As the sun begins to set, I have one post remaining to replace. I am tired and looking for an easy way to get done. Instead of properly hand-drilling a small hole, I skip to step two. I grab the 10-pound maul, its large head covered in scars and rust, a face that I know well. I climb on the edge of the truck box and prepare to swing at the post, which I stabbed into the ground about two feet away. My cowboy boots are slick with the dew that is forming. I stand for a moment, hoping that none of the neighbors drive by. In our small town, such a spectacle might make front-page news.

I lift the maul over my head and take my first swing. CRACK! Metal meets wood, sending small splinters into the air and echoes across the evening air. I lift the maul again, confident. As I take the second swing, the maul glances off the side of the post and continues downward, throwing me off balance. It is much too late to question my over-confidence. For what seems like several moments, I teeter on the edge of the box before giving into gravity and falling across the barbed wire, slamming into the soil below. I stare at the sky, back bleeding from the sharp barbs, shoulder sore from the unyielding ground.

In a moment when I would usually throw the maul, kick the tire, and run in circles, I begin to laugh. I laugh at my own stupidity and envision the newspaper headline, "Local Farmer Humiliated in Fencing Accident: Circus Revokes Multi-Year Contract."

I stand up and brush myself off, check the new rips in my tattered work shirt, and start over, drilling a post hole this time.

With the post finally in the ground and the wires fastened, I load the truck and stare west. I watch the sun fall from the sky, its fading light casting shadows and hanging on the dust that fills the air. This is my experience alone. As a fourth-generation farmer, I view this scene differently than all before me. My grandfather most likely would point out a job well done. A beautiful sunset, perhaps, but more likely he'd reflect on the years it took him to build his empire of dirt, proud of the life he built for himself and his family.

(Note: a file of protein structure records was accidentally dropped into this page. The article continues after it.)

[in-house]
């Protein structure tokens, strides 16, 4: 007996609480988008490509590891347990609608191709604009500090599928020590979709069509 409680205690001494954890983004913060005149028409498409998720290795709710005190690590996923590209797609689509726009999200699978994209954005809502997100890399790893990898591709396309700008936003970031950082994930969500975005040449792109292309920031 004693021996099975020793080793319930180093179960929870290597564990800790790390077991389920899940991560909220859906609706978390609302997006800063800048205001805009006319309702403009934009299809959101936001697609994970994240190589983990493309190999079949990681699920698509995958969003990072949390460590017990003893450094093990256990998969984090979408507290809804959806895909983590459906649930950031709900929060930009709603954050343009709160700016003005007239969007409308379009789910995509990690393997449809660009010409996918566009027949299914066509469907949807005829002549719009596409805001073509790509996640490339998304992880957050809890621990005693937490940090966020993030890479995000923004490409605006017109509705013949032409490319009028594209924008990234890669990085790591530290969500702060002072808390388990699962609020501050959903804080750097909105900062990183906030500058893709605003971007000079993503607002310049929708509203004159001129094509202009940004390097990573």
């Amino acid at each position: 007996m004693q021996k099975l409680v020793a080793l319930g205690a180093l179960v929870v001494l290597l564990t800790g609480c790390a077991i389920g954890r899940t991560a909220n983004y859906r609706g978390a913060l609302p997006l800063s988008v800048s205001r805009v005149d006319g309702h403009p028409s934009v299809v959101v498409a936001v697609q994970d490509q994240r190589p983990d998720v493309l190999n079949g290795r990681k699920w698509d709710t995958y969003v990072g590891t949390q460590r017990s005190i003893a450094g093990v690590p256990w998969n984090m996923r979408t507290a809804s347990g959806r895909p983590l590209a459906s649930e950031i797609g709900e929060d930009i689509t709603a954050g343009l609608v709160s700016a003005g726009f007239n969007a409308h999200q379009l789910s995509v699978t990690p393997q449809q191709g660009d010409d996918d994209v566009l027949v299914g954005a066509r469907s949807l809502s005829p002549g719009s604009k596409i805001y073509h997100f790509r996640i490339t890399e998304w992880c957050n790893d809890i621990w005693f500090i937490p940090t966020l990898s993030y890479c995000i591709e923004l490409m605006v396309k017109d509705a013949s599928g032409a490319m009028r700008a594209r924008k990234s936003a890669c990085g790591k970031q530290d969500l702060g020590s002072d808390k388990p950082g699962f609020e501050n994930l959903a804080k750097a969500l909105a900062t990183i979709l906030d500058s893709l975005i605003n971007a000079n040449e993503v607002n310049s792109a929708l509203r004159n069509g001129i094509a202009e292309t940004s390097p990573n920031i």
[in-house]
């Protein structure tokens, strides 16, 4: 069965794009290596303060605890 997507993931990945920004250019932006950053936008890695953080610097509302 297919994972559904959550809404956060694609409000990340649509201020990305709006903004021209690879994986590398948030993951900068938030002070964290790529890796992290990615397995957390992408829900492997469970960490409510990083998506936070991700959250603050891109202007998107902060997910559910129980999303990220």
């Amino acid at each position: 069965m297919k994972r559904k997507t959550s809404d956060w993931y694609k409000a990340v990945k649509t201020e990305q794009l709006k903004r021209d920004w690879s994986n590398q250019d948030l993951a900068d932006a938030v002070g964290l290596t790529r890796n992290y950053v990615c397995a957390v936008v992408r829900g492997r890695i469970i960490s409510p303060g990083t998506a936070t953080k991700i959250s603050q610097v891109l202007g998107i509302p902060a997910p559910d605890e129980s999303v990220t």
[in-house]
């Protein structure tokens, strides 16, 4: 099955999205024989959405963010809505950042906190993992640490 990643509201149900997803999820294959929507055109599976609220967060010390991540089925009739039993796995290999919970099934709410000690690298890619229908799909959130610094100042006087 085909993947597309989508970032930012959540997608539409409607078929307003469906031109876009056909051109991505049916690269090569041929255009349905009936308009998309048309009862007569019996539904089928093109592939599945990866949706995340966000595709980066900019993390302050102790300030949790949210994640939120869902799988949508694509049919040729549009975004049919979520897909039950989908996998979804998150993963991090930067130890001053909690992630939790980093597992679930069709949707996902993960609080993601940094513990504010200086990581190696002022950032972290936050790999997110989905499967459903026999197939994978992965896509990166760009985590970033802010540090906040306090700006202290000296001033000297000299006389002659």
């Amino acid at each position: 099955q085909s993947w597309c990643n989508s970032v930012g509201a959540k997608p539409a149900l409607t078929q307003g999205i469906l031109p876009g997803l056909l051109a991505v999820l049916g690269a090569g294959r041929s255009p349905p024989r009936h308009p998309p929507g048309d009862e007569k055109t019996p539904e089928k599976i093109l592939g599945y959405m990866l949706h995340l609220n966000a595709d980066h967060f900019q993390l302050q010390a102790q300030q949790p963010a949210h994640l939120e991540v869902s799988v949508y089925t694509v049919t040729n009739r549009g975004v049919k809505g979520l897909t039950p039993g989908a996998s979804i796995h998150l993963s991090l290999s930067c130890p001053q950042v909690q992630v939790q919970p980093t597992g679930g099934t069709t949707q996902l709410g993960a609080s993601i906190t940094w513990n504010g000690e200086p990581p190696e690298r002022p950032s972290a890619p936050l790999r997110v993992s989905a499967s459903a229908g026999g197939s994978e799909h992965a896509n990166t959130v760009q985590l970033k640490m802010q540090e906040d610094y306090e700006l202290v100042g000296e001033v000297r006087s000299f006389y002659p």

My father, a man of logic, constantly thinking and observing and tabulating his results, would discover that the remaining shafts of daylight are illuminating small white flowers in the field. He would stride waist-deep into the foliage, not to admire them, but to check what unwanted weed has brought them forth and what chemical application will most effectively deal with their presence.

My views will undoubtedly share some of their traits. But the fence is just a foreground. The sunset holds a promise of more to come. A sunset asks more questions for me than it answers. Where will I be for the next, or a thousand sunsets from now?

As I drive home, I am taking more away from the day than a few scratches and a job well done. The experience has left a mark on my character; the knowledge of my family has shaped how I viewed this sunset, and it will do so in the future. I have negotiated with the day, the job I finished, and the sunset. I have emerged, my identity slightly altered and more complex. As I head toward home in my beat-up fencing truck, clumsily shifting through its worn-out transmission, I smile to myself and say out loud a phrase borrowed from my grandfather, "How do you like them apples?"